May 06, 2019
On May 2, 2019, the U.S. Department of the Treasury’s Office of Foreign Assets Control (“OFAC”) released “A Framework for OFAC Compliance Commitments.” This Framework provides guidance for the creation of an effective sanctions compliance program for both U.S. organizations and foreign entities doing business in the U.S. or using U.S. goods or services. In their guidelines, OFAC strongly encourage organizations to adopt a risk-based sanctions compliance program (“SCP”). While the specifics of each SCP will vary, OFAC highlights five essential components to a successful SCP, and outlines many of the “root causes” that lead to sanctions violations.
The release of the Framework is part of a broader trend by regulators to provide greater clarity and transparency around the factors they deem significant in assessing the effectiveness of corporate compliance programs. Last week, the Department of Justice (“DOJ”) released similar guidance entitled “Evaluation of Corporate Compliance Programs” for white-collar prosecutors providing insight into the topics the DOJ’s Criminal Division has found relevant in evaluating a corporate compliance program.
DOJ’s guidance highlights many of the same factors that OFAC stresses in its Framework, including the importance of senior management commitment to compliance, periodic testing and review, and training of directors, officers, relevant employees, and, where appropriate, agents and business partners. More information on DOJ’s Guidance can be found in our recent alert here.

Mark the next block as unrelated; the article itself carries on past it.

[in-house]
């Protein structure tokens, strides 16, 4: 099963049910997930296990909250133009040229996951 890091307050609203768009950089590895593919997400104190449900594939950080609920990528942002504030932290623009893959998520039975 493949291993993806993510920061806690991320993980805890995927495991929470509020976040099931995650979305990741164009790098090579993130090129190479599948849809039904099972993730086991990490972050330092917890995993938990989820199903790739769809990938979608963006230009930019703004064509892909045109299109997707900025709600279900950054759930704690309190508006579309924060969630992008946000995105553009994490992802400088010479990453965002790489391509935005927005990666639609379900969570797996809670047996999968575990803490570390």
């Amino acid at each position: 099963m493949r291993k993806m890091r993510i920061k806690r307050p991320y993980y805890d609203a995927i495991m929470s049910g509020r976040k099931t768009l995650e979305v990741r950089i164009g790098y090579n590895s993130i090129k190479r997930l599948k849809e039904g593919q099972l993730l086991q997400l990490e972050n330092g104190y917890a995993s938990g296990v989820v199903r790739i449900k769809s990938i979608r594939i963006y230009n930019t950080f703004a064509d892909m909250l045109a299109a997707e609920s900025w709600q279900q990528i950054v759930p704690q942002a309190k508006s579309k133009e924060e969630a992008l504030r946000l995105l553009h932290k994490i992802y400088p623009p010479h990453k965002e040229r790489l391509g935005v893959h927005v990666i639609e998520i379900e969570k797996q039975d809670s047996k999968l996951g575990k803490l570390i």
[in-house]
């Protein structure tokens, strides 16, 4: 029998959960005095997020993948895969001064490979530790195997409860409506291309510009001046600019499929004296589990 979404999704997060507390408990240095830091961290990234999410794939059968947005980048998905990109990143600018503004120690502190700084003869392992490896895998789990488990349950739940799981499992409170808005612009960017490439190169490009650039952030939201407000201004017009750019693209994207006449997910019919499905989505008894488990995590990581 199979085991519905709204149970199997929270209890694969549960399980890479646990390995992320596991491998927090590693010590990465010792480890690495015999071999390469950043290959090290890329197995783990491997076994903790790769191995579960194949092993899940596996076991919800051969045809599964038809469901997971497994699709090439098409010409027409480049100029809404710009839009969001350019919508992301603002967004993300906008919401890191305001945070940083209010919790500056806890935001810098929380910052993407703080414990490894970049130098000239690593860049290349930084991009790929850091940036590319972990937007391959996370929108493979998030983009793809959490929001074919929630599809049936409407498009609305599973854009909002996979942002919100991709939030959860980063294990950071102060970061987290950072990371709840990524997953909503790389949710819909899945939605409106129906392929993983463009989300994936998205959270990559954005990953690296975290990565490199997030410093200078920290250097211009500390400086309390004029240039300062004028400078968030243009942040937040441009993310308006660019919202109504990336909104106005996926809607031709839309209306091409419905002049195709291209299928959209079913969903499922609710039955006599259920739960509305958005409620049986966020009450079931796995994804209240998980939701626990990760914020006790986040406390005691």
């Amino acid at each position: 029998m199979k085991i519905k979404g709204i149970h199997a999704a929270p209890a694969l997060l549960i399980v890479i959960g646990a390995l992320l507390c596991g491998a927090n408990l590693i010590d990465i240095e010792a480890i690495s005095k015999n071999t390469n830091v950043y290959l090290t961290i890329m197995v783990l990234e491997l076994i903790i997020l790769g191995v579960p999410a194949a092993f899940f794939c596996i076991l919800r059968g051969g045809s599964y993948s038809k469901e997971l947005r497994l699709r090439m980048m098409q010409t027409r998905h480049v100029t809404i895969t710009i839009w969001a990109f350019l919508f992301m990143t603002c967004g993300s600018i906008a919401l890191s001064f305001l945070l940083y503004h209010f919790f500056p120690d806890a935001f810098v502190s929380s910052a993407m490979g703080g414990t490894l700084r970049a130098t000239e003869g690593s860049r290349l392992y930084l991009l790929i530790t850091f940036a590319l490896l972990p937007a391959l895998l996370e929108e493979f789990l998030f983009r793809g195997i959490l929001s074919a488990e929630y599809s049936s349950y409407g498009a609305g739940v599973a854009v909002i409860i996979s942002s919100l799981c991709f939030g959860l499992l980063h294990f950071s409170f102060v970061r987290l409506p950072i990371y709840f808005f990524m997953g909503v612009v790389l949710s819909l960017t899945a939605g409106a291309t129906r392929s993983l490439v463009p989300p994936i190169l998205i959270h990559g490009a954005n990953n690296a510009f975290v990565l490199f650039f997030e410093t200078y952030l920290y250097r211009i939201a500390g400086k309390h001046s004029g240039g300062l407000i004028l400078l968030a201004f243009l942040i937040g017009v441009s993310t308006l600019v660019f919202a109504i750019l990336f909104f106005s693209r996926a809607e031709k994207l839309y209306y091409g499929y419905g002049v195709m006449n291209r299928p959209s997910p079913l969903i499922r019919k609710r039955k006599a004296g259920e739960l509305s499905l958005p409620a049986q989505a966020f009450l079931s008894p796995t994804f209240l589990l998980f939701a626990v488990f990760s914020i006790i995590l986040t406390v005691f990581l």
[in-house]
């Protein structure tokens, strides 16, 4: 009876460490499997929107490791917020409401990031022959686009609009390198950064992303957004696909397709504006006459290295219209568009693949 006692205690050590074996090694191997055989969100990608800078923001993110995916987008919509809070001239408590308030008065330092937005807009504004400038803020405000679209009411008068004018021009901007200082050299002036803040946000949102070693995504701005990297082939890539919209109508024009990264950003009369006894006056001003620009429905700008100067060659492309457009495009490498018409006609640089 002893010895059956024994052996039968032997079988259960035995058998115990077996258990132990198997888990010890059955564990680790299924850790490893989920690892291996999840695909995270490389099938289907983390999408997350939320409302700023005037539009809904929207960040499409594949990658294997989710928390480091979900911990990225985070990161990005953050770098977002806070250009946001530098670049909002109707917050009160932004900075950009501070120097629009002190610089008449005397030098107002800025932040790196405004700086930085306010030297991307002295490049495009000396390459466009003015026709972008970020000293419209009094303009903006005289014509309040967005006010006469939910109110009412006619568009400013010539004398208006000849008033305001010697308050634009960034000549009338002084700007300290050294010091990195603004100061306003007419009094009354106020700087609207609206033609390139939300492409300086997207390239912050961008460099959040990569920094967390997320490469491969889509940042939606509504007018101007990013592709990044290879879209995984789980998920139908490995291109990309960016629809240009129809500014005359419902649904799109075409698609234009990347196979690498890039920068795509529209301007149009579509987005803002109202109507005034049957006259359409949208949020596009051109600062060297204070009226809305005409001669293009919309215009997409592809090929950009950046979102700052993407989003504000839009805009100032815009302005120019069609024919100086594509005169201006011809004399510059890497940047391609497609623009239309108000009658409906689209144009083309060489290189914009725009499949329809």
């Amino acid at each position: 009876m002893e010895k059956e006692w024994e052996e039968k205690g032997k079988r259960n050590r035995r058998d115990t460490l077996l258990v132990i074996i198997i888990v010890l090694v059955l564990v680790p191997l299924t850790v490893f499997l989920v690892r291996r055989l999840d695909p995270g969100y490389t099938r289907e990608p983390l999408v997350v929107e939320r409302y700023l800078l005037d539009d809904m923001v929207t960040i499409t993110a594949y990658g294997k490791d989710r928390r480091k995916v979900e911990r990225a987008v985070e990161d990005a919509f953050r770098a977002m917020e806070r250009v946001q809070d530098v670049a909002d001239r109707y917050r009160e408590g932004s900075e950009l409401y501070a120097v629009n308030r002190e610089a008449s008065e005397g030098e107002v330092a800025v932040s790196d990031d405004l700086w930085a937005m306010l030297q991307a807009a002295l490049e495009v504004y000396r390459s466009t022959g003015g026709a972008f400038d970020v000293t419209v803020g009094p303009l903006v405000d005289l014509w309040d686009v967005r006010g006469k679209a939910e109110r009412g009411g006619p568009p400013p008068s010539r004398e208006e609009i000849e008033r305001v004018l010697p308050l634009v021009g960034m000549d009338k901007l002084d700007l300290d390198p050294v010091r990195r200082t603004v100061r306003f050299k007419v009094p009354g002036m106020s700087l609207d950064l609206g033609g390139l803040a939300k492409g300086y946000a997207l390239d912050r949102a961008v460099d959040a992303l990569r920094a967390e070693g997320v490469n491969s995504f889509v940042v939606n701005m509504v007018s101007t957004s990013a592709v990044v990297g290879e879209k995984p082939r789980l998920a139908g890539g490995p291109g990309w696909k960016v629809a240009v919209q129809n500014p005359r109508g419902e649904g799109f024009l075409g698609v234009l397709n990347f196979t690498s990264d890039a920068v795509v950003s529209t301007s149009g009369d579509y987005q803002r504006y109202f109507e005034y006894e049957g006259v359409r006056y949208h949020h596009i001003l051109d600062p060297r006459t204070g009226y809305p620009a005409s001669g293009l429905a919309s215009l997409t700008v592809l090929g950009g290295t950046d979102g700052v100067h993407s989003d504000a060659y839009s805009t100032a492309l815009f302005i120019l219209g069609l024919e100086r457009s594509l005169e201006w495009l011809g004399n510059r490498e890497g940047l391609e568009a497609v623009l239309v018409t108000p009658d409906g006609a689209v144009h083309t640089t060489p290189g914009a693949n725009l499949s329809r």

In the event that sanctions violations do occur, OFAC will favorably consider organizations which have effective SCPs at the time of the violation. This may result in the mitigation of a civil monetary penalty. OFAC may also look to the existence of an effective SCP in determining if a violation is “egregious” under OFAC’s Enforcement Guidelines. For an SCP to be considered as a mitigating factor for these purposes, it must be demonstrably effective—simply having an SCP on file is not enough.
In order to implement an effective SCP, OFAC has outlined five areas that organizations should adopt, update, or implement in their programs:
In the Framework, OFAC distills the root causes of many of the sanctions violations that have led to enforcement actions. These are broken down into ten subcategories, including:
If your organization already has an SCP in place, ensure that it is up to date, responsive to the Framework, and is able to adapt to frequently changing OFAC directives.
Review your implementation practices under any SCP. Training, audits, and tests should occur regularly, not on a one-time basis. How effective are your screening tools and programs?
Examine the “root causes” of sanctions violations listed by OFAC in the guidance. If any are relevant to your organization, take proactive steps to eliminate them or mitigate risk.
Remember, having an effective SCP will be factored into any mitigation of penalties imposed by OFAC in the event of a violation. This was already the case under OFAC’s Enforcement Guidelines, but the new Framework provides a roadmap for how to create an “effective” SCP to both avoid violations, and obtain the benefit of mitigation if need be. Existence of a compliance program is not enough—it must also be effective.